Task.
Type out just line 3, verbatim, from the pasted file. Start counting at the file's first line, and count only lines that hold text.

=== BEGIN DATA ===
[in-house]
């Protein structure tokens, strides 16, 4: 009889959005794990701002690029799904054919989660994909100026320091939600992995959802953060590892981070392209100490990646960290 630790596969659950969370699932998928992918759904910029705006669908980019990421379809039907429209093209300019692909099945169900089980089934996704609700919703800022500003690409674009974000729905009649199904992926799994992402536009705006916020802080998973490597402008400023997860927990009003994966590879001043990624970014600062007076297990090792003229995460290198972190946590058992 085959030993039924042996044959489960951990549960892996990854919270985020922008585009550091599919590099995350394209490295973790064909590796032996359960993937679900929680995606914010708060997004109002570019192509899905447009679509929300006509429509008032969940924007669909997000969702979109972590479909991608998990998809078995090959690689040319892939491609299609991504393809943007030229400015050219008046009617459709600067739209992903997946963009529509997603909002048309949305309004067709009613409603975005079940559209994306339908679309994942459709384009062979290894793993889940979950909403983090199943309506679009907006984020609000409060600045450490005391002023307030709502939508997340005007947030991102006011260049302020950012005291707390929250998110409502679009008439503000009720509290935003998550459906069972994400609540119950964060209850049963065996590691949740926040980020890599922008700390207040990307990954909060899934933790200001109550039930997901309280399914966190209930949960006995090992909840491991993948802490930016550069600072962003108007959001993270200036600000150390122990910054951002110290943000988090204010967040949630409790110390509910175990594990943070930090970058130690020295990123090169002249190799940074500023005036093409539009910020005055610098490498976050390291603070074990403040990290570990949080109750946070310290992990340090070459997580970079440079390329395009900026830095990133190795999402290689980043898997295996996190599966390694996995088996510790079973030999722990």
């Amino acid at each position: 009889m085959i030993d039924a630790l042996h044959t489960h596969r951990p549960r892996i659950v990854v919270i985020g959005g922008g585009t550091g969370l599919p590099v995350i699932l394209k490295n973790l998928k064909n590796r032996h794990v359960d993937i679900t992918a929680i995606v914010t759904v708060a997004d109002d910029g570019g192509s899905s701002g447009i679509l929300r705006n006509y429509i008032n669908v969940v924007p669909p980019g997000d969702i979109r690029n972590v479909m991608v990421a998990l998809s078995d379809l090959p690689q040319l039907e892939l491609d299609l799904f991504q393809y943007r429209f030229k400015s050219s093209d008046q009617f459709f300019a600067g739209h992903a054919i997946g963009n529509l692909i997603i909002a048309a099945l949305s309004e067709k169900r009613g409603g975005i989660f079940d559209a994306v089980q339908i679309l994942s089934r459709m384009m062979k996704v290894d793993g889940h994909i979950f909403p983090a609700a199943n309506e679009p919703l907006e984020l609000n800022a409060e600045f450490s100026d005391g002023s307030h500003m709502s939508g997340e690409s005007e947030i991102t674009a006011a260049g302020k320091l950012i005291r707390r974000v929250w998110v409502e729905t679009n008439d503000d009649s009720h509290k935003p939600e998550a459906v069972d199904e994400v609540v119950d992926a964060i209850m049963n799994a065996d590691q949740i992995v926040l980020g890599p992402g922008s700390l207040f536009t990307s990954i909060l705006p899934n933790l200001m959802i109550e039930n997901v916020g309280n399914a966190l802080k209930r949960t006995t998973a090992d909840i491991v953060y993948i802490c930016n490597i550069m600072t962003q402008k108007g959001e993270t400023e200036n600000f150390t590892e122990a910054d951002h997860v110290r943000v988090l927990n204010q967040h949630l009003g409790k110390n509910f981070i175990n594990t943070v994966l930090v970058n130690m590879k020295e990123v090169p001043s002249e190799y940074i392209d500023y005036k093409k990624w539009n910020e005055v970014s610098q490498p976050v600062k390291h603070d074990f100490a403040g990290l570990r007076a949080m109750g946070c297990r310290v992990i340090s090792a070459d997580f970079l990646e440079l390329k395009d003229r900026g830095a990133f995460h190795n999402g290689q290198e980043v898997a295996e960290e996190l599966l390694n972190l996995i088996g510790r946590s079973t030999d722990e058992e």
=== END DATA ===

């Amino acid at each position: 009889m085959i030993d039924a630790l042996h044959t489960h596969r951990p549960r892996i659950v990854v919270i985020g959005g922008g585009t550091g969370l599919p590099v995350i699932l394209k490295n973790l998928k064909n590796r032996h794990v359960d993937i679900t992918a929680i995606v914010t759904v708060a997004d109002d910029g570019g192509s899905s701002g447009i679509l929300r705006n006509y429509i008032n669908v969940v924007p669909p980019g997000d969702i979109r690029n972590v479909m991608v990421a998990l998809s078995d379809l090959p690689q040319l039907e892939l491609d299609l799904f991504q393809y943007r429209f030229k400015s050219s093209d008046q009617f459709f300019a600067g739209h992903a054919i997946g963009n529509l692909i997603i909002a048309a099945l949305s309004e067709k169900r009613g409603g975005i989660f079940d559209a994306v089980q339908i679309l994942s089934r459709m384009m062979k996704v290894d793993g889940h994909i979950f909403p983090a609700a199943n309506e679009p919703l907006e984020l609000n800022a409060e600045f450490s100026d005391g002023s307030h500003m709502s939508g997340e690409s005007e947030i991102t674009a006011a260049g302020k320091l950012i005291r707390r974000v929250w998110v409502e729905t679009n008439d503000d009649s009720h509290k935003p939600e998550a459906v069972d199904e994400v609540v119950d992926a964060i209850m049963n799994a065996d590691q949740i992995v926040l980020g890599p992402g922008s700390l207040f536009t990307s990954i909060l705006p899934n933790l200001m959802i109550e039930n997901v916020g309280n399914a966190l802080k209930r949960t006995t998973a090992d909840i491991v953060y993948i802490c930016n490597i550069m600072t962003q402008k108007g959001e993270t400023e200036n600000f150390t590892e122990a910054d951002h997860v110290r943000v988090l927990n204010q967040h949630l009003g409790k110390n509910f981070i175990n594990t943070v994966l930090v970058n130690m590879k020295e990123v090169p001043s002249e190799y940074i392209d500023y005036k093409k990624w539009n910020e005055v970014s610098q490498p976050v600062k390291h603070d074990f100490a403040g990290l570990r007076a949080m109750g946070c297990r310290v992990i340090s090792a070459d997580f970079l990646e440079l390329k395009d003229r900026g830095a990133f995460h190795n999402g290689q290198e980043v898997a295996e960290e996190l599966l390694n972190l996995i088996g510790r946590s079973t030999d722990e058992e």